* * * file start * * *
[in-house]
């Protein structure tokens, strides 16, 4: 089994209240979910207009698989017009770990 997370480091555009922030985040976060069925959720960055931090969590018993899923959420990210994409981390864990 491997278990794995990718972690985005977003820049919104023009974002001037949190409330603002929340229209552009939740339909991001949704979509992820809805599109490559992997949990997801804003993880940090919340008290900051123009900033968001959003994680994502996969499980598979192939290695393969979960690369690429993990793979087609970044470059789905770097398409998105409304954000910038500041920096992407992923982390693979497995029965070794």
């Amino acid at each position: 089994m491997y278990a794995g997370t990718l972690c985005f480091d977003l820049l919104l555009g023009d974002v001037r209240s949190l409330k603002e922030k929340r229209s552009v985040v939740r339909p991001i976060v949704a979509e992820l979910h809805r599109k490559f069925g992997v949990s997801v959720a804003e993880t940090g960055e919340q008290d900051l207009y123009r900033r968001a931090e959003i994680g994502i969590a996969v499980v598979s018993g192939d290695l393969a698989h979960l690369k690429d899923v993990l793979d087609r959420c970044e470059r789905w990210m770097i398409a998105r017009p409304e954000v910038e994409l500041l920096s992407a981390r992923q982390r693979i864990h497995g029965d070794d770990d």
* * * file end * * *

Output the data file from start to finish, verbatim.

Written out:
[in-house]
């Protein structure tokens, strides 16, 4: 089994209240979910207009698989017009770990 997370480091555009922030985040976060069925959720960055931090969590018993899923959420990210994409981390864990 491997278990794995990718972690985005977003820049919104023009974002001037949190409330603002929340229209552009939740339909991001949704979509992820809805599109490559992997949990997801804003993880940090919340008290900051123009900033968001959003994680994502996969499980598979192939290695393969979960690369690429993990793979087609970044470059789905770097398409998105409304954000910038500041920096992407992923982390693979497995029965070794």
């Amino acid at each position: 089994m491997y278990a794995g997370t990718l972690c985005f480091d977003l820049l919104l555009g023009d974002v001037r209240s949190l409330k603002e922030k929340r229209s552009v985040v939740r339909p991001i976060v949704a979509e992820l979910h809805r599109k490559f069925g992997v949990s997801v959720a804003e993880t940090g960055e919340q008290d900051l207009y123009r900033r968001a931090e959003i994680g994502i969590a996969v499980v598979s018993g192939d290695l393969a698989h979960l690369k690429d899923v993990l793979d087609r959420c970044e470059r789905w990210m770097i398409a998105r017009p409304e954000v910038e994409l500041l920096s992407a981390r992923q982390r693979i864990h497995g029965d070794d770990d």